Caring for the Destination

One of whl.travel’s strongest assets is the particular importance it places on sustainable tourism practices through its Caring for the Destination program. whl.travel seeks out local partners who show a commitment to caring about their country, their destination, the traveller’s experience and the overall stewardship of their native land to ensure preservation for generations to come. Sass too adheres to this belief, even though it has been difficult for her to secure broad and practical acceptance of these goals.

Looking back at part of Apia from across the bay. the Government Building is on the far right and the Catholic Cathedral in the center of town (Samoa has over 1000 church buildings for a population of 180,000).

Looking back at part of Apia from across the bay. the Government Building is on the far right and the Catholic Cathedral in the center of town (Samoa has over 1000 church buildings for a population of 180,000).

“The Caring for the Destination part of whl.travel really hasn’t taken off. It’s been pretty tough for me to get that message out to the little guys. But I know from site visits that a lot of them are doing all these environmentally friendly practices. It’s just that we don’t write about it; we tend to take it for granted. We’re used to doing it ourselves anyway and we don’t think it’s anything special. But that’s exactly what this Caring for the Destination is about.”

Still, “whl.travel is the best thing that ever happened to SHA,” Sass concludes. “SHA had no funds, no focus, nada. A few members were very sceptical at the beginning when the idea was floated. However, the association is really at a state now where it is generating all the funds to implement its activities, pay a CEO and assistant etc. Our traffic conversions doubled in one year and then doubled again the next year. We’re struggling to keep up with the demand. This is good.”

This glowing endorsement has resonated throughout whl.travel and Samoa. “Looking at the commissions likely due to SHA in 2008, it represents around US$400,000 in annual income to the (mostly) small accommodation providers,” said Len Cordiner, CEO of whl.travel. “I am looking forward to the day, not too far out there I think, when we have several hundred destinations live and this story is the norm. The impact we will be having at that point in the developing world will be significant.”

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Ethan Gelber

In addition to his freelance travel writing (Lonely Planet author, ex-AFAR Ambassador, Huffington Post Travel blogger and more), Ethan has agitated tirelessly for responsible/sustainable travel practices, family travel, keeping things local, and quality and relevance in publishing and destination marketing. Among many other things, Ethan is editorial director of the Family Travel Association, a co-founder of OutBounding, and tackles content projects for HomeExchange.com and RW Social, which produces the NY Trav Fest. Previously, Ethan was Chief Communications Officer of the WHL Group, for which he founded and edited The Travel Word (this now-independent blog); publications manager of the French government tourist office (Atout France) in NYC; and helped manage a Paris-based bicycle tour operator.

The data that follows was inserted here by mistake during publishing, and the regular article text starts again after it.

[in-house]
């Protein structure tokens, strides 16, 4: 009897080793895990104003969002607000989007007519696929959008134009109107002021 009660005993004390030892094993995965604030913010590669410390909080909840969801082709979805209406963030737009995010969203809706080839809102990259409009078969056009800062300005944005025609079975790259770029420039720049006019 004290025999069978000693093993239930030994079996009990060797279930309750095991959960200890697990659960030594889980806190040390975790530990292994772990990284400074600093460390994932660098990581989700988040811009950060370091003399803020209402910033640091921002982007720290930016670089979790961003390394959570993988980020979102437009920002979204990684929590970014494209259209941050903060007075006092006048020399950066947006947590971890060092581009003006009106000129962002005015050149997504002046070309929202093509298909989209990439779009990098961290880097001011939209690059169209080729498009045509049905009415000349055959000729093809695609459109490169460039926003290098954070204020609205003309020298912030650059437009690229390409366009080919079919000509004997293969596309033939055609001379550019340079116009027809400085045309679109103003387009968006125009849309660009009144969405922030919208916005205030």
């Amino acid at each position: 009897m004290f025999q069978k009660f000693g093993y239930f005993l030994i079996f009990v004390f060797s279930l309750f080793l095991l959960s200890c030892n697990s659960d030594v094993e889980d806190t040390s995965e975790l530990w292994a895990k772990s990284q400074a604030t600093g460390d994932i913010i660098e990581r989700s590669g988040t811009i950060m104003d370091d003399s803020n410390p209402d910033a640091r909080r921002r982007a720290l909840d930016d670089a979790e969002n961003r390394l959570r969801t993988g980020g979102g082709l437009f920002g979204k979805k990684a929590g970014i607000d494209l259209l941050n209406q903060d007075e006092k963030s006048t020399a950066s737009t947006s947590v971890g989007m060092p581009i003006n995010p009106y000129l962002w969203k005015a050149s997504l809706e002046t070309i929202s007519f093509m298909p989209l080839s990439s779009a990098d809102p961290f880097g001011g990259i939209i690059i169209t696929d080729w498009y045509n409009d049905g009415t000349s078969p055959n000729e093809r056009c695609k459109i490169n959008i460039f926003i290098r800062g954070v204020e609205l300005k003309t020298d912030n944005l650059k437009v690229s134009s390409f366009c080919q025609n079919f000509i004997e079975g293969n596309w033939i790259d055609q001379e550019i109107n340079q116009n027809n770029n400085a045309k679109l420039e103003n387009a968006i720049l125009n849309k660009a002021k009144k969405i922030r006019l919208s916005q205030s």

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beaches, ecotours, islands, new local connections, Oceania, opinion, personal experience, Polynesia, responsible travel, responsible travel news, Samoa, WHL Group news, WHL Group newsletter, whl.travel, women,

2 Responses to “Responsible Travel in Samoa”

  1. Jim Leaney says:

    My wife,son & I have just had 10 days in Samoa – post tsunami. We attended at the SHA office, Apia & found a well run office – nothing was too much trouble for Caroline to sort out our existing booking & book alternative accommodation for us in the wake of the tsunami.

  2. John Nicholls says:

    Great story.
    Reading Nynette’s comments about overseas wholesaler fees reminded me of when I operated resorts. Not only did the resort have to provide hefty commissions to wholesalers, they had to pay for the wholesaler’s advertising of the resort. The National Tourism Office had to also contribute (very large sums of money) to the wholesaler, the national airline had to do the same, and the wholesaler still had the gall to demand exclusive room rates and room allocations!
    They were making a finantial killing, and to top it off the destination bent over backwards providing free flights, accommodation, tours, restaurants etc to all these people.

    As soon as another country would offer a better deal, the wholesaler would direct all its energy to where the most sales (best commissions) would be possible. So all efforts were in vain, the loyalty was only based on commissions. With people such as whl MPOs, there is no such ambiguity, the Samoan MPO is devoted to its Samoan hotels. Hotels dont have to carry the MPO with advertising or other subsidies as they do with wholesalers.

    Hooray for whl.travel! It has not only distributed the tourism revenue much more evenly, but due to its very transparent operating model it has really exposed the wholesaler abuses of past years.